Again, I could argue that the subject "marijuana" in the grammatical sentence "Marijuana made a Denver man kill his wife" does NOT imply that the subject is in control.*

    Therefore, I doubt that the ungrammaticality of either of the OP's two sentences (Marijuana made/had a Denver woman killed by her husband.) should be attributed to the fact that the subject 'marijuana' isn't capable of engaging in a deliberate action or being in control of the situation.

    If my doubt is justified, then what is the real reason for not allowing these sentences?

    By any chance, is either of these alternatives with added "be" possible?
    Marijuana made a Denver woman be killed by her husband.
    Marijuana had a Denver woman be killed by her husband.


    *EDIT:
    Alternatively, I think you could say that marijuana is in control of the Denver man in "Marijuana made a Denver man kill his wife", because that's exactly his defense "involuntary intoxication", which means he was under the influence/control of marijuana as follows:
    Kirk's attorneys sought lenience on the grounds that he had consumed THC to relieve back pain and it had severely impaired his judgment. They also argued he suffered "involuntary intoxication" because he did not know he was at high risk for marijuana psychosis due to schizophrenia in his extended family.
    If indeed marijuana is in control of his action of killing his wife, then se16teddy's argument denying such control is invalid.
     
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    Keith Bradford

    Senior Member
    English (Midlands UK)
    1. The man claimed that he was under the control of marijuana. So we can say "Marijuana (allegedly) made a Denver man kill his wife". To use the word "made" simply implies power or control, as in "The rain made us cancel the garden-party".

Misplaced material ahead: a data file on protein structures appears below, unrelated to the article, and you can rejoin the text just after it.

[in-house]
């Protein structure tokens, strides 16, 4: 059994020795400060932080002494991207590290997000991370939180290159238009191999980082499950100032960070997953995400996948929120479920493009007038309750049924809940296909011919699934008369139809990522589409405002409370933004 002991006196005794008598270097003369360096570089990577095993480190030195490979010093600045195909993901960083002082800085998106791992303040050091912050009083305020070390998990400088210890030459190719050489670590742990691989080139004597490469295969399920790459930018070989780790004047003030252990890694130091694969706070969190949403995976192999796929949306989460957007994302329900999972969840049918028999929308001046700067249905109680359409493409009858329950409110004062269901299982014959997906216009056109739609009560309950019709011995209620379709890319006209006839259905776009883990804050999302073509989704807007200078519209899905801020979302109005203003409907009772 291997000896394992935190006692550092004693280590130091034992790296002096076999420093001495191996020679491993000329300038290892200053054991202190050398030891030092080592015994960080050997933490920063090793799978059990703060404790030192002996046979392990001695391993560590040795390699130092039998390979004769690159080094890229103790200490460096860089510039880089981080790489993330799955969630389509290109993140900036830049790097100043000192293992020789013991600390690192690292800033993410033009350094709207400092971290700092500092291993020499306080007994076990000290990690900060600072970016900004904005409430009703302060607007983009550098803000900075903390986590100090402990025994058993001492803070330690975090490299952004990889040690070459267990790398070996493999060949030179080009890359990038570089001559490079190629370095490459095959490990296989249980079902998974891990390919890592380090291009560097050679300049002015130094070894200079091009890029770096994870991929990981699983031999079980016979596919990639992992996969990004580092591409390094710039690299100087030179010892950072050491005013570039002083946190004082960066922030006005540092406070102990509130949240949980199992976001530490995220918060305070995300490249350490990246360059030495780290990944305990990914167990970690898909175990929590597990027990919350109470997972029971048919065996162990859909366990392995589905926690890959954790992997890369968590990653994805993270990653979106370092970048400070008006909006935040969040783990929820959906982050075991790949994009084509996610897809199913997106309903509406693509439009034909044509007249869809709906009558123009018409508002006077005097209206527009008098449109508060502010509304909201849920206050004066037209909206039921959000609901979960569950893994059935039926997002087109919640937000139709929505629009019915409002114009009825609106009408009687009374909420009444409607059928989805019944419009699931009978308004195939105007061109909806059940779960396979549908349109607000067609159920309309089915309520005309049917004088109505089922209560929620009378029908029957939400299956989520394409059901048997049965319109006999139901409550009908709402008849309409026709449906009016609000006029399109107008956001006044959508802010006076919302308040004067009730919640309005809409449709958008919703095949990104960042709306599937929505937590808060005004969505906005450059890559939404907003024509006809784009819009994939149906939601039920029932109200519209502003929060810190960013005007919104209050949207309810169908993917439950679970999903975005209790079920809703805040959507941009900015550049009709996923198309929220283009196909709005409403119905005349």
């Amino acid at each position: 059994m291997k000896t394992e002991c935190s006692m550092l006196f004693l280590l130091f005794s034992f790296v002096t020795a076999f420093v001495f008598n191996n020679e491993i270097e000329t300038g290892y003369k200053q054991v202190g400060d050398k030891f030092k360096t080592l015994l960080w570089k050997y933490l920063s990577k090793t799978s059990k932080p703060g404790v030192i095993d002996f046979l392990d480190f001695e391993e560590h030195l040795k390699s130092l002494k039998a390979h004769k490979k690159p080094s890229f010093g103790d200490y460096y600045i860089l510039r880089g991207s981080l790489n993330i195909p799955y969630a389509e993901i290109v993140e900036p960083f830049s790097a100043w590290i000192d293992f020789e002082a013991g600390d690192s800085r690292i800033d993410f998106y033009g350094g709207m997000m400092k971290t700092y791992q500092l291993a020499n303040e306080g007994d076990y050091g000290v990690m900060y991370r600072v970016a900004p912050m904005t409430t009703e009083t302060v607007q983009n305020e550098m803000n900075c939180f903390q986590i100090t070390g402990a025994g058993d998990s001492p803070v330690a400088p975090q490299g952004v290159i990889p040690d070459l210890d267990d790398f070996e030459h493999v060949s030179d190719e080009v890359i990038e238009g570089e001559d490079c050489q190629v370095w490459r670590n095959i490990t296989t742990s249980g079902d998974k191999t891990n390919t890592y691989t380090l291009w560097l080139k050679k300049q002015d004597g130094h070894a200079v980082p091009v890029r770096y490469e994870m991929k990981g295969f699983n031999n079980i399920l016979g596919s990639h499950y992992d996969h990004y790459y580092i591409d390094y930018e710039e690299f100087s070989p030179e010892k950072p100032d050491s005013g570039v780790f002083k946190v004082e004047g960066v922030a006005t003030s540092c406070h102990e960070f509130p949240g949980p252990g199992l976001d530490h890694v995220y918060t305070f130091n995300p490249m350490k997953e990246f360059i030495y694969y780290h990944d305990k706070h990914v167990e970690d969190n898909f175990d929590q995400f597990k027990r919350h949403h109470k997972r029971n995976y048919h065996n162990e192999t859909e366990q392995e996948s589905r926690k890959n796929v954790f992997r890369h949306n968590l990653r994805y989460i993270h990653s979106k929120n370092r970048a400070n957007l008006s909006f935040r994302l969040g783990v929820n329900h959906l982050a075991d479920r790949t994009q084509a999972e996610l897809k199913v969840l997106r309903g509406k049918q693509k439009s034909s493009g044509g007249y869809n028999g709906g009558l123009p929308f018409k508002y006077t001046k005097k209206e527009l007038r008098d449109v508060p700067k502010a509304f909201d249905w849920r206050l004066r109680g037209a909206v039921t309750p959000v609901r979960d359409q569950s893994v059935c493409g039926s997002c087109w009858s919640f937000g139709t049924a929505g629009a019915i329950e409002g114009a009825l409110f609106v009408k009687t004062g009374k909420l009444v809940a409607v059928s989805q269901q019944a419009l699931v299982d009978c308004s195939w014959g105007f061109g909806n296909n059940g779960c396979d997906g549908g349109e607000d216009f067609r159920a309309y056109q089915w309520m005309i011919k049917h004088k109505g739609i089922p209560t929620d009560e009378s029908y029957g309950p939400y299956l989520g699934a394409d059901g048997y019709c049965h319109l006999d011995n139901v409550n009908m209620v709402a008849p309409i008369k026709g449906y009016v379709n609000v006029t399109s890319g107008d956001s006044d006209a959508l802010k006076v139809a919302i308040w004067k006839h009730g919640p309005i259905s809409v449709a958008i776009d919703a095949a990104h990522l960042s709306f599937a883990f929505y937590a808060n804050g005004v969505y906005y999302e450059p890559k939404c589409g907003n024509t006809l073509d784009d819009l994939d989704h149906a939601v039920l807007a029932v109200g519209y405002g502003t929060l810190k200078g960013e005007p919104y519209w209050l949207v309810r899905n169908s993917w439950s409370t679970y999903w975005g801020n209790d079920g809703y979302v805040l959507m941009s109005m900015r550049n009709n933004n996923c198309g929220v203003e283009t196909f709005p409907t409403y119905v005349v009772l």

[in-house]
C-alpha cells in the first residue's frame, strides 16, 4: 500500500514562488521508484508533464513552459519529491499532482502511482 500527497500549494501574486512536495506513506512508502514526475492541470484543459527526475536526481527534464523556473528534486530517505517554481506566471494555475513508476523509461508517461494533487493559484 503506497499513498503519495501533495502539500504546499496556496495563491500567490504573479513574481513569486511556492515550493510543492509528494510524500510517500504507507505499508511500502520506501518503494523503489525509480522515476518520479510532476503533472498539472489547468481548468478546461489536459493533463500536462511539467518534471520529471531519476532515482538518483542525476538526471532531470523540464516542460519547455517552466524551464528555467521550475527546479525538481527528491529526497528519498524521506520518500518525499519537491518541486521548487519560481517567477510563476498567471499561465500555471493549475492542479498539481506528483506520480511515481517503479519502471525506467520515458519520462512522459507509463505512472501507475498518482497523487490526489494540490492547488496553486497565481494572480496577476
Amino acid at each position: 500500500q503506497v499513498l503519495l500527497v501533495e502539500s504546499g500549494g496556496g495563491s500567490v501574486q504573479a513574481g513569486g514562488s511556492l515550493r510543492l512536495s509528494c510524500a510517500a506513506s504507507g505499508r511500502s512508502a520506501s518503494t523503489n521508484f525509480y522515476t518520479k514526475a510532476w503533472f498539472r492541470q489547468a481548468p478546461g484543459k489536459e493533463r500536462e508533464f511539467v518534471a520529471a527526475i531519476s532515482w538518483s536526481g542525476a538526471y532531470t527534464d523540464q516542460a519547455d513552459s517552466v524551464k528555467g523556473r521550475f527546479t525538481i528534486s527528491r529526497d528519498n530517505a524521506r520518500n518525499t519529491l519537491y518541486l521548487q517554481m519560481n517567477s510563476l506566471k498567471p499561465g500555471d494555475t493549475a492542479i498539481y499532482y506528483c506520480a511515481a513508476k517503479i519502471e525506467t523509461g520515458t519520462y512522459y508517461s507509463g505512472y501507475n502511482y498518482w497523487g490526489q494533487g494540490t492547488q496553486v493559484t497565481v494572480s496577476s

2. Nobody claimed that marijuana has the intellect or willpower to give instructions, so we can't say "Marijuana had a Denver woman killed by her husband". To use the verb "have" in such a construction means that orders were given.
    You can put either of these constructions into the passive, though it's rarer. But the fact remains that marijuana can't "have" anything be done.
     

    se16teddy

    Senior Member
    English - England
    Alfred asked Bert to be killed by Caroline.
    But that's a dangerously ambiguous phrasing, isn't it?
    My first reading was - and in the absence of context still is - that Alfred is the one who wants to get killed by Caroline and he asked Bert to facilitate the process.
    In other words: "Alfred asked to be killed by Caroline." -> Whom did he ask? He asked Bert. Ergo: "Alfred asked Bert to be killed by Caroline."
    I never said it was unambiguous - nothing ever is. I was trying to test the limits of a different interpretation.
     

    JungKim

    Senior Member
    Korean
    And please someone comment on the passive construction with 'be':
    Marijuana made a Denver woman be killed by her husband.
     

    suzi br

    Senior Member
    English / England
    And please someone comment on the passive construction with 'be':
    Marijuana made a Denver woman be killed by her husband.
    I cannot follow the whole thread, so what comment do you want on this?

    It seems like nonsense to me. Will that satisfy your comment needs?

    It is a ludicrous / impossible relationship of ideas. It starts with the myth that any drug can "make" someone do anything then compounds that problematic idea by further confusing the actual agency.
    Best to keep it simple:
    "The husband killed his wife".

    Edit to add: you make your first mistake in your OP when you miss out the notion of CLAIMING. The man CLAIMS there was a causal link between his dope taking and his wife's murder. That doesn't make it "true".
    So any grammatical transformations you make should keep the "claim" element. Which you didn't.
     
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    Hercules Grytpype-Thynne

    Senior Member
    English - U.S.
    Do you mean that it's possible to say "Marijuana made a Denver woman killed by her husband", though it's rare?